A Letter to My Son About His Privilege

Dear my sweetest Little Love,

You are only 5 months old, but you’ll grow up in a blink of an eye. And that’s when I’ll show you this letter.

These days, the term “white privilege” gets thrown around so much. I hate to say it but you will be seen as having it, especially because you are a male.

Mommy and Daddy are going to work very hard to make sure you have everything you need in life. Notice I said “need.” It’ll be up to you for a lot of things. But we’ll have that discussion a little later. Your ancestors had to work even harder to make sure they could survive. And I never want you to forget that.

On Mama’s side, you’re part Mexican. Some may say you don’t look it at all and it may be easy to forget at times. So that’s why I always want you to remember.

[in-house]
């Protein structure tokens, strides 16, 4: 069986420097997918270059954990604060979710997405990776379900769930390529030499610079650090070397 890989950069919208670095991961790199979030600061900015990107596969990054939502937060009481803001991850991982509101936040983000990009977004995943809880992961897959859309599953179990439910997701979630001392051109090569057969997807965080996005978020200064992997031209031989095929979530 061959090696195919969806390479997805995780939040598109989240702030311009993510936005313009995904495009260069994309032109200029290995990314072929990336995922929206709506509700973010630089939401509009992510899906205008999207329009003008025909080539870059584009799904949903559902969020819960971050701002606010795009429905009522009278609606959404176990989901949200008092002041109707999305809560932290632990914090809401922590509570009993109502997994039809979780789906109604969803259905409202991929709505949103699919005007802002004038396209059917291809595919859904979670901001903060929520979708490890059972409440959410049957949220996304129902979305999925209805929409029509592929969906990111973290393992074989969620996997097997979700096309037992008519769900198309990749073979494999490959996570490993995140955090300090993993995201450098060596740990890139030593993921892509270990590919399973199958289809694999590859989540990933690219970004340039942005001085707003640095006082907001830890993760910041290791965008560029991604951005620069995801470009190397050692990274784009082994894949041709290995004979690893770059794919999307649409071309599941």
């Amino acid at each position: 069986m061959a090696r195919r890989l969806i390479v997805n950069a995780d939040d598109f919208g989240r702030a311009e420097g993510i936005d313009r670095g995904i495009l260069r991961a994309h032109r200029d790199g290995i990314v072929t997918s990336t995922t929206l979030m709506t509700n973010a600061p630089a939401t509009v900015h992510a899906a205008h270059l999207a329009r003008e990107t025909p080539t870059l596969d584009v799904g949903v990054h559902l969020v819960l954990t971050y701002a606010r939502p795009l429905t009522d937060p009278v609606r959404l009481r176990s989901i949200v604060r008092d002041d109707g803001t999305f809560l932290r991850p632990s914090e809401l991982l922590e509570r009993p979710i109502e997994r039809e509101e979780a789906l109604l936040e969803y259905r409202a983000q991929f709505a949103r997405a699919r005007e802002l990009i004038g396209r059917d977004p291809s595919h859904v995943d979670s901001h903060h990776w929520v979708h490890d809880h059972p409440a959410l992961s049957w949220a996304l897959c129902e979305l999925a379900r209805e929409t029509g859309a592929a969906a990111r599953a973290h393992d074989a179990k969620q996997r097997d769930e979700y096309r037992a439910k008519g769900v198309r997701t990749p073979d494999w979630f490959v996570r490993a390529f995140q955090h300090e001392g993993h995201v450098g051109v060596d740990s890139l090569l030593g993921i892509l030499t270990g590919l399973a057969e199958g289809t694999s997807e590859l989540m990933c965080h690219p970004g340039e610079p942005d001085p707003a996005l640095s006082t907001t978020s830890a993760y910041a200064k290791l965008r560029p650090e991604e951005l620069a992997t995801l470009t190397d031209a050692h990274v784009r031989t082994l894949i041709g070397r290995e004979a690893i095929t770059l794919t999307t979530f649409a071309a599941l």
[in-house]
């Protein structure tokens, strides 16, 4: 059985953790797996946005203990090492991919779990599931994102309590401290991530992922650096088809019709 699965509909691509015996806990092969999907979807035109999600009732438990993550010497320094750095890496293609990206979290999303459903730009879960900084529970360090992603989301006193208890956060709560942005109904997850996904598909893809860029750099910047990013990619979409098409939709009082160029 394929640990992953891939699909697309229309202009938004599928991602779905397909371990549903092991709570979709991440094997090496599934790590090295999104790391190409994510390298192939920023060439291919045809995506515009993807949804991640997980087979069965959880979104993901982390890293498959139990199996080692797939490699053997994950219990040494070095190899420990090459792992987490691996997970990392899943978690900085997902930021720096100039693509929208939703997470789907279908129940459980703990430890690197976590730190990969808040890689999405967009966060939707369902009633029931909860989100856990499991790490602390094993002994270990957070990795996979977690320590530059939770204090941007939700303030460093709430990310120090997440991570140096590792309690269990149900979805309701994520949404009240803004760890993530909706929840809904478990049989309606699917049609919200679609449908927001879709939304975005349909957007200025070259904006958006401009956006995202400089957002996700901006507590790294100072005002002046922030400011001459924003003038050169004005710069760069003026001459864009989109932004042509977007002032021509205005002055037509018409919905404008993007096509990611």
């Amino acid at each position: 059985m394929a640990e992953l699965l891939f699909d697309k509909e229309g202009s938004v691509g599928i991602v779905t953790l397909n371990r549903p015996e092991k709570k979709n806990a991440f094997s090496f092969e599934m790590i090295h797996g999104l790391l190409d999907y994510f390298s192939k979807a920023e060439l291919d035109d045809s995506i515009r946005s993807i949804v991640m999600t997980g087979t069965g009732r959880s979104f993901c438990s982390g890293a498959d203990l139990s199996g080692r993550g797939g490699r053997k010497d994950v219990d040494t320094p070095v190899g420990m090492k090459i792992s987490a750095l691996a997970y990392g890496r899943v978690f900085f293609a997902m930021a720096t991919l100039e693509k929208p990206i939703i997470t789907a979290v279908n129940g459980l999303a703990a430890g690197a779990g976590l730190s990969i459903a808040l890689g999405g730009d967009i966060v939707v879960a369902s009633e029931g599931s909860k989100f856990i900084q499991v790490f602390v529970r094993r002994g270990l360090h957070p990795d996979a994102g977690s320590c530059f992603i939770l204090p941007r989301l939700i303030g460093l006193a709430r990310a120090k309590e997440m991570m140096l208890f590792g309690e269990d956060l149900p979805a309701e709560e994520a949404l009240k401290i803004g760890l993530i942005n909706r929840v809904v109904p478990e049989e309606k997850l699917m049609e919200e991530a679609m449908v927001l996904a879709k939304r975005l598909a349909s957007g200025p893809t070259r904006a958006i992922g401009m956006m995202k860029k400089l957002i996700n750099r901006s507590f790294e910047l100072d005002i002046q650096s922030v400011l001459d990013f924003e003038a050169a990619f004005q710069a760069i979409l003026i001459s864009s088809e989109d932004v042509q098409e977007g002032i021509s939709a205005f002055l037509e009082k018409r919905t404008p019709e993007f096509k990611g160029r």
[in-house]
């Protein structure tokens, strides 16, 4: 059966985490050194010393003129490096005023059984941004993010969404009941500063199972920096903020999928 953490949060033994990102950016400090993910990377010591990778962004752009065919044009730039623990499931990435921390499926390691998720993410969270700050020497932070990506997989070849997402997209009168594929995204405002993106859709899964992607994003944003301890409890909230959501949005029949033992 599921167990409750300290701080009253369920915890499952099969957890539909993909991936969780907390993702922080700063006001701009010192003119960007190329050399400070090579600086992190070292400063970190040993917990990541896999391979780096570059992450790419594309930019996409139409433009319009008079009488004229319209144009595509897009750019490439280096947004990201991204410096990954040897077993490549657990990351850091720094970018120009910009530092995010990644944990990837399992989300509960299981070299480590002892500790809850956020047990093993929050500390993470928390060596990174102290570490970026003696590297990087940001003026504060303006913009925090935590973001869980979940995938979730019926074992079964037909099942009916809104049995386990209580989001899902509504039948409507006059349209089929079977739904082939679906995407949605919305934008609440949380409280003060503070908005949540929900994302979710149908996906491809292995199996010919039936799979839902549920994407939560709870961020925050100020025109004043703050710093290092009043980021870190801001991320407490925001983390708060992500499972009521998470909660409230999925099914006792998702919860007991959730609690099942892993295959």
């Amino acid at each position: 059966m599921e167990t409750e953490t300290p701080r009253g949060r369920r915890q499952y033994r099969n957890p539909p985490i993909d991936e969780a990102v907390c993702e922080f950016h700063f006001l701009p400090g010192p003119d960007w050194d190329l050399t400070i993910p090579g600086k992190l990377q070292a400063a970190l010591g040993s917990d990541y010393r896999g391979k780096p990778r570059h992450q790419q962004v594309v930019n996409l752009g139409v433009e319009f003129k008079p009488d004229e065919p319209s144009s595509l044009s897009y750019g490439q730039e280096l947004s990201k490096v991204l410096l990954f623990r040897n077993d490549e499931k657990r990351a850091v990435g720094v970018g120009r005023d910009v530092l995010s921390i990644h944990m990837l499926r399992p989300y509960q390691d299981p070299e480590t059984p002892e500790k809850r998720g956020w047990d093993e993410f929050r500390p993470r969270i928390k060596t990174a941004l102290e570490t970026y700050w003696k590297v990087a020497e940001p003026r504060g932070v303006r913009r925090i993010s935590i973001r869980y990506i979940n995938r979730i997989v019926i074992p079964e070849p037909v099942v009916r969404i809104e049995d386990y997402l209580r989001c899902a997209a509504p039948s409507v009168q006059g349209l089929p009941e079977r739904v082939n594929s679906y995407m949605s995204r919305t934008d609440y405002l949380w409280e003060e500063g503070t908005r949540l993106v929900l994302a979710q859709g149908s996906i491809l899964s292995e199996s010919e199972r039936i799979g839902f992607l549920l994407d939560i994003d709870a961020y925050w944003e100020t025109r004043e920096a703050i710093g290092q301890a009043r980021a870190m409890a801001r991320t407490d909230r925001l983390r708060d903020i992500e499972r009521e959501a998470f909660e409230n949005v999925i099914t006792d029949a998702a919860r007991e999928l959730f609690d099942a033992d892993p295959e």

You may know by now, but your grandpa never taught me Spanish. He grew up in a time where he would be treated very differently if he even uttered one phrase in anything other than English. His mom and dad had 8 children and wanted the best for their kids, the same way I want that for you. So if he wanted to continue his schooling, the only time he could speak Spanish was in the home.

My dad proudly received his high school diploma and hit the ground running from there. He worked very hard at every job he had and even rose in the ranks a few times, without a college degree. When he met your grandma they both didn’t have a lot of money and already had kids. They worked extra hours and even side jobs to make sure your uncles and I could attend private school. They wanted us to be better. And that’s what I want for you.